Decreasing the microbial skin burden reduces the risk of surgical site infection (SSI). The present study compares the activity of an innovative 2% chlorhexidine gluconate (CHG)-impregnated preoperative skin preparation cloth (PC) with a standard application procedure with a 4% CHG surgical skin preparation (SP).Methods
A paired, randomized, parallel phase III study was conducted adhering to the Food and Drug Administration (FDA) design criteria for evaluating preoperative skin preparations. Subjects' left and right sides of the inguinal and abdominal skin sites (n = 30) were randomized to either PC or SP treatment. Following baseline cultures, PC sites were prepped for 3 minutes, and SP sites were prepped for 4 minutes. Skin site cultures were obtained at 10 minutes, 30 minutes, and 6 hours postpreparation. Bacterial recovery was expressed as log10 colony-forming units (cfu)/cm2 for baseline and postapplication microbial recovery.Results
Mean microbial baseline for the abdominal and inguinal skin sites were as follows: PC = 3.36 cfu/cm2 and 6.15 cfu/cm2; SP = 3.51 cfu/cm2 and 6.16 cfu/cm2, respectively. Log10 reduction for PC abdominal and inguinal prepped sites at 10 minutes, 30 minutes, and 6 hours postpreparation were 2.50, 2.33, and 2.54; 3.45, 3.50, and 3.64, respectively. Log10 reductions for SP abdominal and inguinal prepped sites at 10 minutes, 30 minutes, and 6 hours were 2.18, 2.19, and 2.77; 2.78, 2.63, and 3.15, respectively.Conclusion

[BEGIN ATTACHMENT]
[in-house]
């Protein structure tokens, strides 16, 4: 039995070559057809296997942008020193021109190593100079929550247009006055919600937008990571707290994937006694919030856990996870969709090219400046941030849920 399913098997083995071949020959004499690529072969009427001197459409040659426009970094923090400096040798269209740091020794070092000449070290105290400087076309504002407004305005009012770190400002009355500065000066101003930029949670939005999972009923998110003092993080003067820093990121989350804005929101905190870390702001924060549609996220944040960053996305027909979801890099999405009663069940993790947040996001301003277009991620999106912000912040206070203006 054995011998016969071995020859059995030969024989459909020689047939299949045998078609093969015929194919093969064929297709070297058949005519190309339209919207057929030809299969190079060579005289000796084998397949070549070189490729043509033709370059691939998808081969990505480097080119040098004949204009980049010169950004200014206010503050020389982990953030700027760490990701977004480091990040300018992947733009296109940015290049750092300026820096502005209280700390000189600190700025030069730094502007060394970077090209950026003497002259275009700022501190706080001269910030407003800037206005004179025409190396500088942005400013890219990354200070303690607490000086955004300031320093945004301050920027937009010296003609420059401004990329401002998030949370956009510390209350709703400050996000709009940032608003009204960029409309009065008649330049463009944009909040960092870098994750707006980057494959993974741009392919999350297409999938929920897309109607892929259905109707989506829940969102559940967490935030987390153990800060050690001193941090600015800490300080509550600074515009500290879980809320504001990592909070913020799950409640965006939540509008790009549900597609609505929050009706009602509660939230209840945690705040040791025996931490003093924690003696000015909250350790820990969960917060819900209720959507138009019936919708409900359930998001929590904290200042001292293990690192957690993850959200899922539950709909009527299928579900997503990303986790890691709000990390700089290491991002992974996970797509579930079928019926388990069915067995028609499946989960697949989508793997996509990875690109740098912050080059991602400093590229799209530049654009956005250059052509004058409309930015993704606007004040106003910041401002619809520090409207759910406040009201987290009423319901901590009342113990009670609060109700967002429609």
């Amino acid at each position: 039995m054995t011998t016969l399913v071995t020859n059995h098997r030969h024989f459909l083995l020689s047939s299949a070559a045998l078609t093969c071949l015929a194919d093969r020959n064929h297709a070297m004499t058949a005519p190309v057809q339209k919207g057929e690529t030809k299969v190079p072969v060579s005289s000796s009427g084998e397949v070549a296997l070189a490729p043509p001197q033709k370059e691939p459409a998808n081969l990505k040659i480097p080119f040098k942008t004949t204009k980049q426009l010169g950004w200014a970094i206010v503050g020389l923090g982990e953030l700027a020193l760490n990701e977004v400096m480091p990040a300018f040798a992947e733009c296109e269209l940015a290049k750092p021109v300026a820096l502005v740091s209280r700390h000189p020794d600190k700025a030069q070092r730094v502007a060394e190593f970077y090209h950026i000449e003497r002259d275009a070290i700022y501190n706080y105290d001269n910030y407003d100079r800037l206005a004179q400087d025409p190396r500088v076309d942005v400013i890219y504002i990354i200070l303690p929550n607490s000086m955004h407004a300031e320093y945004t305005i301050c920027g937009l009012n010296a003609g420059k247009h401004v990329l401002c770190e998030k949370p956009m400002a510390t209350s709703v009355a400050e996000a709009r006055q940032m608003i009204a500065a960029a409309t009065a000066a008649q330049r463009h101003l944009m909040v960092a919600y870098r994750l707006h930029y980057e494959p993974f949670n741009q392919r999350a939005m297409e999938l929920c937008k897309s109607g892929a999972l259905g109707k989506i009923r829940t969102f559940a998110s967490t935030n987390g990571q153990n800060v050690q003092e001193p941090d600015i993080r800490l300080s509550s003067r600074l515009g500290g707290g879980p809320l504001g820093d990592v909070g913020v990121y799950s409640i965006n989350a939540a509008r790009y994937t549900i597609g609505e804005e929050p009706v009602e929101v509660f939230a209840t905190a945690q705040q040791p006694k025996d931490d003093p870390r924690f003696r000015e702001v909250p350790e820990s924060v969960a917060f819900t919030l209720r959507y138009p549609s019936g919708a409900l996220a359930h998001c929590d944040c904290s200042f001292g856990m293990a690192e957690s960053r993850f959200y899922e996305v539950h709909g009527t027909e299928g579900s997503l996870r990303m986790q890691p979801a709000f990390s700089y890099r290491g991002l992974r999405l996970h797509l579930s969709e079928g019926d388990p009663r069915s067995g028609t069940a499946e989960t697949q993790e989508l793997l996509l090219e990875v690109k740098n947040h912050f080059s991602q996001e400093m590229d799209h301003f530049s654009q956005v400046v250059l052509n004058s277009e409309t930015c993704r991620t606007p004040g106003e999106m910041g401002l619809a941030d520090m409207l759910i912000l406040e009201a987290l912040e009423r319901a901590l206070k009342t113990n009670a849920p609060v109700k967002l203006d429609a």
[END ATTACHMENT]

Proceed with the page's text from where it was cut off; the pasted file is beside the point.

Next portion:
Microbial reductions from abdominal-inguinal PC prepped sites were significantly reduced (P < .05) compared with baseline, exceeding the FDA log-reduction criteria for a preoperative topical skin preparation. Compared with baseline, microbial reductions at the SP-prepped abdominal-inguinal sites were significant (P < .05). SP abdominal-prepped sites met the FDA log-reduction criteria; inguinal sites, however, failed to meet expected FDA log-reduction criteria at 10 minutes postpreparation. The PC-treated inguinal sites at 10 minutes, 30 minutes, and 6 hours post-skin preparation demonstrated significantly greater microbial reductions than did the SP-treated inguinal sites (P < .01).